The Federal Register, the Bible of the U.S. regulatory state, grew by 15,634 pages in a single year — 2016 — showing the depth of costly rules flooding American commerce.
In battling the regulatory state, cutting limbs off the octopus is the thing the Trump administration could do that would most help businesses and consumers. Tax reform may get more headlines and would be welcome, but the octopus knows no bounds.
At 95,894 pages, the 2016 edition of the Federal Register was the largest ever, thanks to a surge of rules during the final year of the Obama administration. Regulation’s total cost was estimated at $1.963 trillion, equivalent to about half of federal spending and 10 percent of gross domestic product, the Competitive Enterprise Institute said in its annual survey known as “Ten Thousand Commandments.”
If U.S. regulation were a country, its cost would rank behind the GDP of India and ahead of that of Italy, CEI said.
The regulatory state is a growing and “hidden tax,” report author Clyde Wayne Crews Jr. noted while calling on the Trump White House to peel back regulations and subject them to cost-benefit analysis and regular reviews aimed at possibly eliminating them. Trump said during the presidential campaign that he favors lessening regulation.
The stealth tax amounts to nearly $15,000 per U.S. household, Crews said. He has nicknamed President Obama “the $600 billion man” in reckoning the regulatory tab between 2008 and 2016.
“Federal government spending, deficits, and the national debt are staggering but so is the impact of federal regulations,” CEI said in comments released May 31 along with the report. “Unfortunately, regulations get little attention in policy debates because, unlike taxes, they are unbudgeted, difficult to quantify, and their effects are often indirect.”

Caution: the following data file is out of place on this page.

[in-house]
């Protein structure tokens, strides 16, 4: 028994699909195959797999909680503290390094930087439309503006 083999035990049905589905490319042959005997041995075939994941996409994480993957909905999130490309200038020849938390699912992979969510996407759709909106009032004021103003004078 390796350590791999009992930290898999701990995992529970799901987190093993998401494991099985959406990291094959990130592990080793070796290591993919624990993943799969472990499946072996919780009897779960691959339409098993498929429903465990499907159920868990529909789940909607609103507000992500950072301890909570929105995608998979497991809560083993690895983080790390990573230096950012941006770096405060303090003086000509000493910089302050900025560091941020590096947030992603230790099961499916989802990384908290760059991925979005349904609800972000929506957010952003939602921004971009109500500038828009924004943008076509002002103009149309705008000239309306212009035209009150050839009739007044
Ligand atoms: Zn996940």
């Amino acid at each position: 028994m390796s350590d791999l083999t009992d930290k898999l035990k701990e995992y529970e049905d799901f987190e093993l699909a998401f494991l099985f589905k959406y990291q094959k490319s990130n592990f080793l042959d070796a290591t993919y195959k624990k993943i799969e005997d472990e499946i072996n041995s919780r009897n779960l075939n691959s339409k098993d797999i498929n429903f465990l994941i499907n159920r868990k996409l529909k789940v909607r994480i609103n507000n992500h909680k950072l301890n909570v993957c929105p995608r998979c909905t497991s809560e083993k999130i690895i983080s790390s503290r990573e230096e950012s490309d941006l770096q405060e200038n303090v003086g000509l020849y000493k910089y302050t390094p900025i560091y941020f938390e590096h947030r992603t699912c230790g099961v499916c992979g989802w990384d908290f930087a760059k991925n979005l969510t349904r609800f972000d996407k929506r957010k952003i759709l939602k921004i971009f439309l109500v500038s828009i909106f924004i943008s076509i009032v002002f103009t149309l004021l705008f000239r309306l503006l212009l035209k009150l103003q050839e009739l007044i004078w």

Last year, regulators issued 3,853 federal regulations, compared with 214 laws enacted by Congress and the president, an 18-to-1 ratio. The ratio, which CEI calls the Unconstitutionality Index, has averaged 27-to-1 over the past 10 years.
There are 3,318 regulations “in the pipeline,” according to CEI, with 193 of them being “economically significant,” which means the government expects them to have annual impacts on the economy of $100 million or more.
The five most prolific entities are the Departments of the Treasury, Interior, Transportation, and Commerce, and the Environmental Protection Agency, which account for 1,428 regulations, or 43 percent of the total in the pipeline, Washington-based CEI said.
The regulatory state is comprised of the White House and its administrative agencies. It got rolling in the 1920s, with some historians dating its birth to 1887, when the federal government created the Interstate Commerce Commission.
Owners of big businesses, including railroads, found regulators easier to manipulate than legislators. Students trained in German universities provided intellectual cover for the regulatory state because some German professors, engaged in an ideological battle against British-style capitalism, rejected constitutional restraints in favor of a powerful regulatory apparatus.